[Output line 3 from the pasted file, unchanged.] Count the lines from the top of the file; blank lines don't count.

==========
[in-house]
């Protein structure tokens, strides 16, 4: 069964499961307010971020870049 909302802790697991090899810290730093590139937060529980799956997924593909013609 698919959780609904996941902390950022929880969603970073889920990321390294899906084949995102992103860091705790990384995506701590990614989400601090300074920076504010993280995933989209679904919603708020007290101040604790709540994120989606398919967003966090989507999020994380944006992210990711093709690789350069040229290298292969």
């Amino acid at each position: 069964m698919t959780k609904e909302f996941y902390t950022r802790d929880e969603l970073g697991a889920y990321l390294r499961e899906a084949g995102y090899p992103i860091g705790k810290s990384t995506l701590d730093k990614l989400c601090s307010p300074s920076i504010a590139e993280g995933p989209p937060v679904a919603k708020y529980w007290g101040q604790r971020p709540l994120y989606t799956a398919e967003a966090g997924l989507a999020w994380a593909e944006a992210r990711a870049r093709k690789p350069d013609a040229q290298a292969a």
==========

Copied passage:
């Amino acid at each position: 069964m698919t959780k609904e909302f996941y902390t950022r802790d929880e969603l970073g697991a889920y990321l390294r499961e899906a084949g995102y090899p992103i860091g705790k810290s990384t995506l701590d730093k990614l989400c601090s307010p300074s920076i504010a590139e993280g995933p989209p937060v679904a919603k708020y529980w007290g101040q604790r971020p709540l994120y989606t799956a398919e967003a966090g997924l989507a999020w994380a593909e944006a992210r990711a870049r093709k690789p350069d013609a040229q290298a292969a």